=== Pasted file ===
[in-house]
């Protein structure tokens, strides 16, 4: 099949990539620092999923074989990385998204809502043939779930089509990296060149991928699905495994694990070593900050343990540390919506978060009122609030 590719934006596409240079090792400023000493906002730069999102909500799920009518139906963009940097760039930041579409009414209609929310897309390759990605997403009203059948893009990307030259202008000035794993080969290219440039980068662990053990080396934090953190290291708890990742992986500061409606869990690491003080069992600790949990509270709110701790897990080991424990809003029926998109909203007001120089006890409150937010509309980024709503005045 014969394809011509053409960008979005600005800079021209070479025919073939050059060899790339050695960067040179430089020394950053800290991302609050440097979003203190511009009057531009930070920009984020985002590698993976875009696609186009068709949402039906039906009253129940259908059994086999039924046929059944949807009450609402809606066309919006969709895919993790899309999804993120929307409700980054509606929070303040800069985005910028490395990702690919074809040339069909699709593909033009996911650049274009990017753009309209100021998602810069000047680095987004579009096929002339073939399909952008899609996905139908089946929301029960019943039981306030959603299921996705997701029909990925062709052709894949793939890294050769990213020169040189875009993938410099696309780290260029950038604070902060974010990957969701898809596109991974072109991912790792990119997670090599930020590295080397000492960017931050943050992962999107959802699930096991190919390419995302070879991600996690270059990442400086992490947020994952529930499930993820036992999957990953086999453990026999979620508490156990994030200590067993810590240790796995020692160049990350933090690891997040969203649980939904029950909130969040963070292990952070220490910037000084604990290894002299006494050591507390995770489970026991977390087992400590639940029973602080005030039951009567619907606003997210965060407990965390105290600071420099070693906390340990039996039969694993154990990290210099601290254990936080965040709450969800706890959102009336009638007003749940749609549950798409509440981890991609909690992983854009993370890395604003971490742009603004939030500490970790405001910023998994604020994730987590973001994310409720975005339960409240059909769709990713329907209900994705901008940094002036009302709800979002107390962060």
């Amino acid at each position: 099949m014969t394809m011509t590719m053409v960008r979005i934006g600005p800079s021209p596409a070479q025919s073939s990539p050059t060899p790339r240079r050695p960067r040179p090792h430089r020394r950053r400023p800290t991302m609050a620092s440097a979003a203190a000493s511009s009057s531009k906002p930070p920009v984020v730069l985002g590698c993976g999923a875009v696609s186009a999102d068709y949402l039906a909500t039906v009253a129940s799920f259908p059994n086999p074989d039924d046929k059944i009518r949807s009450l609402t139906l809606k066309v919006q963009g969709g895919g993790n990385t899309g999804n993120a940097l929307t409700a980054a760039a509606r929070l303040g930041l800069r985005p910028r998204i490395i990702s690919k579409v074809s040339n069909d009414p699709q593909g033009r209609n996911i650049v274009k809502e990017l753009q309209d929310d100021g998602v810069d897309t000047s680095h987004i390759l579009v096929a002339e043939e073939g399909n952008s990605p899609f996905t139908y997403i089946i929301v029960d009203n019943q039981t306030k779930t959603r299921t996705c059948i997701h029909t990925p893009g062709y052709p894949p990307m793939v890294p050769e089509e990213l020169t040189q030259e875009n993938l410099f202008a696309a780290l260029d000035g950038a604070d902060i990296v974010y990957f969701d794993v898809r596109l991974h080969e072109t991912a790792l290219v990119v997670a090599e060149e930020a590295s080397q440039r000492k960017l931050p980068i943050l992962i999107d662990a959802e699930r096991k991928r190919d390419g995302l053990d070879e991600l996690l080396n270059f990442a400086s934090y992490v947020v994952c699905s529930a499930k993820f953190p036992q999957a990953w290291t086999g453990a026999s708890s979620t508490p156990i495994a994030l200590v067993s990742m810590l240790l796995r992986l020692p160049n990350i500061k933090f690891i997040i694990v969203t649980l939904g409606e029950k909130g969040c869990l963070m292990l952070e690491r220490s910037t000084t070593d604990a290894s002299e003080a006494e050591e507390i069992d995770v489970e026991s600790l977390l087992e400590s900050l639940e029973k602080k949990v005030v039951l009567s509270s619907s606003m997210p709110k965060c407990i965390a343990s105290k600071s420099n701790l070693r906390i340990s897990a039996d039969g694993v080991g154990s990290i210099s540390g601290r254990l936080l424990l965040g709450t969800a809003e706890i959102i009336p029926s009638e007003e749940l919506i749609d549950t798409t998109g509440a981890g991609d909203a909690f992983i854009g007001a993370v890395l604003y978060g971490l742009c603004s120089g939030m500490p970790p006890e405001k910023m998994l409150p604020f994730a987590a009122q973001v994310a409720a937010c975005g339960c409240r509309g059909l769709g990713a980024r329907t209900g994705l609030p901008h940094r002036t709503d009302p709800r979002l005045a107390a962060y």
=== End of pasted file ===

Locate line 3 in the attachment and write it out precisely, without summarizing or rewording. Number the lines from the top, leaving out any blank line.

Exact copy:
């Amino acid at each position: 099949m014969t394809m011509t590719m053409v960008r979005i934006g600005p800079s021209p596409a070479q025919s073939s990539p050059t060899p790339r240079r050695p960067r040179p090792h430089r020394r950053r400023p800290t991302m609050a620092s440097a979003a203190a000493s511009s009057s531009k906002p930070p920009v984020v730069l985002g590698c993976g999923a875009v696609s186009a999102d068709y949402l039906a909500t039906v009253a129940s799920f259908p059994n086999p074989d039924d046929k059944i009518r949807s009450l609402t139906l809606k066309v919006q963009g969709g895919g993790n990385t899309g999804n993120a940097l929307t409700a980054a760039a509606r929070l303040g930041l800069r985005p910028r998204i490395i990702s690919k579409v074809s040339n069909d009414p699709q593909g033009r209609n996911i650049v274009k809502e990017l753009q309209d929310d100021g998602v810069d897309t000047s680095h987004i390759l579009v096929a002339e043939e073939g399909n952008s990605p899609f996905t139908y997403i089946i929301v029960d009203n019943q039981t306030k779930t959603r299921t996705c059948i997701h029909t990925p893009g062709y052709p894949p990307m793939v890294p050769e089509e990213l020169t040189q030259e875009n993938l410099f202008a696309a780290l260029d000035g950038a604070d902060i990296v974010y990957f969701d794993v898809r596109l991974h080969e072109t991912a790792l290219v990119v997670a090599e060149e930020a590295s080397q440039r000492k960017l931050p980068i943050l992962i999107d662990a959802e699930r096991k991928r190919d390419g995302l053990d070879e991600l996690l080396n270059f990442a400086s934090y992490v947020v994952c699905s529930a499930k993820f953190p036992q999957a990953w290291t086999g453990a026999s708890s979620t508490p156990i495994a994030l200590v067993s990742m810590l240790l796995r992986l020692p160049n990350i500061k933090f690891i997040i694990v969203t649980l939904g409606e029950k909130g969040c869990l963070m292990l952070e690491r220490s910037t000084t070593d604990a290894s002299e003080a006494e050591e507390i069992d995770v489970e026991s600790l977390l087992e400590s900050l639940e029973k602080k949990v005030v039951l009567s509270s619907s606003m997210p709110k965060c407990i965390a343990s105290k600071s420099n701790l070693r906390i340990s897990a039996d039969g694993v080991g154990s990290i210099s540390g601290r254990l936080l424990l965040g709450t969800a809003e706890i959102i009336p029926s009638e007003e749940l919506i749609d549950t798409t998109g509440a981890g991609d909203a909690f992983i854009g007001a993370v890395l604003y978060g971490l742009c603004s120089g939030m500490p970790p006890e405001k910023m998994l409150p604020f994730a987590a009122q973001v994310a409720a937010c975005g339960c409240r509309g059909l769709g990713a980024r329907t209900g994705l609030p901008h940094r002036t709503d009302p709800r979002l005045a107390a962060y």